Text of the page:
The Family Medical Leave Act allows employees to take up to 12 weeks off to attend to their own medical needs or take care of ill family members. Employees must notify their employers in advance in most circumstances. Employers cannot apply FMLA retroactively unless there are exceptional circumstances, such as an emergency situation in which an employee could not inform the employer of his need ahead of time.
FMLA cannot be retroactive in most cases. For example, if an employee is disciplined for excessive absences, he cannot then state that the absences were required for medical reasons and claim a violation of his right to FMLA. Similarly, if an employee asks for FMLA leave, her employer cannot state that she has used her FMLA days because she took time off earlier that had not been designated FMLA leave.
If an employee is unable to request FMLA prior to taking time off, he must do so within the grace period. The grace period differs from state to state; it generally is between two and five days of the employee's return. The employee must inform her employer in writing that she took time off for FMLA and provide appropriate certification such as doctors' notes.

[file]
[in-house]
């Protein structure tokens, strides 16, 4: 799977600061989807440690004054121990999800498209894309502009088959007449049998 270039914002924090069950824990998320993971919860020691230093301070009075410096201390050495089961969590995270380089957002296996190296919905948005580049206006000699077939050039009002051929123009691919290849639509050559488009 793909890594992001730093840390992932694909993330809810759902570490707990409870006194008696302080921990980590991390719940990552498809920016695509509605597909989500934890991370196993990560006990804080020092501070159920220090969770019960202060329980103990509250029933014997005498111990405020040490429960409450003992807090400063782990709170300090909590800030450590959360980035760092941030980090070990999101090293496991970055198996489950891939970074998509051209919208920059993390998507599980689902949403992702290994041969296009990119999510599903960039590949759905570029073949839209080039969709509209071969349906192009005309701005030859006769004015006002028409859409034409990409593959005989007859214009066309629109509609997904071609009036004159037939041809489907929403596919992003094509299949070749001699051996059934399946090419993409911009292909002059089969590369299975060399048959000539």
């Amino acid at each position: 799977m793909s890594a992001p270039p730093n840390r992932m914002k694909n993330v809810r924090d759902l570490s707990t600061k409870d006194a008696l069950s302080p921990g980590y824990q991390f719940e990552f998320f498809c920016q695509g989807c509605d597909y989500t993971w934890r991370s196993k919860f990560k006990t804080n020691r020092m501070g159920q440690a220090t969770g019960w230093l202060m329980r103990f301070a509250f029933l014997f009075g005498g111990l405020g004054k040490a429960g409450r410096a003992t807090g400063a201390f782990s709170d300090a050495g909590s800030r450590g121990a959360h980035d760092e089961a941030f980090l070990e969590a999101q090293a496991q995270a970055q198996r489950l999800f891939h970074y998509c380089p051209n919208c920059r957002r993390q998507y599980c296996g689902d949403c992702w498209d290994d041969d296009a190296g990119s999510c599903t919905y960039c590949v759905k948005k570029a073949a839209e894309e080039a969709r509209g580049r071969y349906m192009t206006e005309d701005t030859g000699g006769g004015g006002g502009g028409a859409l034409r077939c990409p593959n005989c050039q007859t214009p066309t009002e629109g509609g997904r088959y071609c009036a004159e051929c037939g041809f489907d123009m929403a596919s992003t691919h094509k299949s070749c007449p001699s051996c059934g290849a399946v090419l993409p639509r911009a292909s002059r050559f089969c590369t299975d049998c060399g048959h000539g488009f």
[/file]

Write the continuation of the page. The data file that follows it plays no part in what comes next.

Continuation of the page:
Inability to Certify
If the employee does not have adequate evidence of the need for FMLA, such as the absence of a doctor's certification, the employer may deny his FMLA request. If the employee takes time off anyway and later brings in the appropriate certification, the employer can retroactively count the time off as FMLA days.
To avoid confusion over whether days are FMLA leave, employees should notify their employers in writing of the need for FMLA days as far in advance as possible or within two business days after taking FMLA leave. Employees must visit doctors and get written certification of the need for the absence and when the employee can return to work. Employers should approve FMLA leave in writing as well, and list how many FMLA days the employee is taking and how many days she has left.